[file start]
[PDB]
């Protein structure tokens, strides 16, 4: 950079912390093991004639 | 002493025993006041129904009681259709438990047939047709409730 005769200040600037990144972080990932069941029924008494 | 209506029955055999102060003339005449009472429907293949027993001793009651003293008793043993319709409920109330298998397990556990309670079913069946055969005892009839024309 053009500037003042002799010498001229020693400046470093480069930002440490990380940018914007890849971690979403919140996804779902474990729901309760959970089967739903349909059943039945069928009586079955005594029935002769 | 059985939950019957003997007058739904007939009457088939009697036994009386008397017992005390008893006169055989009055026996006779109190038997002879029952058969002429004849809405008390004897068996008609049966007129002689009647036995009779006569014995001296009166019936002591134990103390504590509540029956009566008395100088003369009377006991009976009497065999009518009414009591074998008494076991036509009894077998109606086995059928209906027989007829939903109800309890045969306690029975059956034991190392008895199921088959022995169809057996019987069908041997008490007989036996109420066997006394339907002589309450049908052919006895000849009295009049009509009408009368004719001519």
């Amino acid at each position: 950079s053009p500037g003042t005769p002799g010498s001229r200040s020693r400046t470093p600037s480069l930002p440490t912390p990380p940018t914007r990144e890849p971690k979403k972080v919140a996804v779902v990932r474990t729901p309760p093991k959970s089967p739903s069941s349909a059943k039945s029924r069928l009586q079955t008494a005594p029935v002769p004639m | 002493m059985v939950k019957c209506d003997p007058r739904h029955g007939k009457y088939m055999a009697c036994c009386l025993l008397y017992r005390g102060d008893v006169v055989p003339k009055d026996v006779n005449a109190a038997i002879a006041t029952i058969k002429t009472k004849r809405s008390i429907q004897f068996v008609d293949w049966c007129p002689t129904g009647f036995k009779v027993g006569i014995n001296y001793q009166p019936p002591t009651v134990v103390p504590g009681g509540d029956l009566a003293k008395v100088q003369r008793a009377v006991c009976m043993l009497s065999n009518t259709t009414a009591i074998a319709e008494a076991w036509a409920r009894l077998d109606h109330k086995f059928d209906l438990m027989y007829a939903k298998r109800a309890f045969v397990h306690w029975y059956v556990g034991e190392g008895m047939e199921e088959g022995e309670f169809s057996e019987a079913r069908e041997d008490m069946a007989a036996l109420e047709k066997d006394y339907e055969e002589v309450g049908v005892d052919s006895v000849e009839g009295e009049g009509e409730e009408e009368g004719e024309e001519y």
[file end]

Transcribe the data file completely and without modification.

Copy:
[PDB]
């Protein structure tokens, strides 16, 4: 950079912390093991004639 | 002493025993006041129904009681259709438990047939047709409730 005769200040600037990144972080990932069941029924008494 | 209506029955055999102060003339005449009472429907293949027993001793009651003293008793043993319709409920109330298998397990556990309670079913069946055969005892009839024309 053009500037003042002799010498001229020693400046470093480069930002440490990380940018914007890849971690979403919140996804779902474990729901309760959970089967739903349909059943039945069928009586079955005594029935002769 | 059985939950019957003997007058739904007939009457088939009697036994009386008397017992005390008893006169055989009055026996006779109190038997002879029952058969002429004849809405008390004897068996008609049966007129002689009647036995009779006569014995001296009166019936002591134990103390504590509540029956009566008395100088003369009377006991009976009497065999009518009414009591074998008494076991036509009894077998109606086995059928209906027989007829939903109800309890045969306690029975059956034991190392008895199921088959022995169809057996019987069908041997008490007989036996109420066997006394339907002589309450049908052919006895000849009295009049009509009408009368004719001519």
């Amino acid at each position: 950079s053009p500037g003042t005769p002799g010498s001229r200040s020693r400046t470093p600037s480069l930002p440490t912390p990380p940018t914007r990144e890849p971690k979403k972080v919140a996804v779902v990932r474990t729901p309760p093991k959970s089967p739903s069941s349909a059943k039945s029924r069928l009586q079955t008494a005594p029935v002769p004639m | 002493m059985v939950k019957c209506d003997p007058r739904h029955g007939k009457y088939m055999a009697c036994c009386l025993l008397y017992r005390g102060d008893v006169v055989p003339k009055d026996v006779n005449a109190a038997i002879a006041t029952i058969k002429t009472k004849r809405s008390i429907q004897f068996v008609d293949w049966c007129p002689t129904g009647f036995k009779v027993g006569i014995n001296y001793q009166p019936p002591t009651v134990v103390p504590g009681g509540d029956l009566a003293k008395v100088q003369r008793a009377v006991c009976m043993l009497s065999n009518t259709t009414a009591i074998a319709e008494a076991w036509a409920r009894l077998d109606h109330k086995f059928d209906l438990m027989y007829a939903k298998r109800a309890f045969v397990h306690w029975y059956v556990g034991e190392g008895m047939e199921e088959g022995e309670f169809s057996e019987a079913r069908e041997d008490m069946a007989a036996l109420e047709k066997d006394y339907e055969e002589v309450g049908v005892d052919s006895v000849e009839g009295e009049g009509e409730e009408e009368g004719e024309e001519y």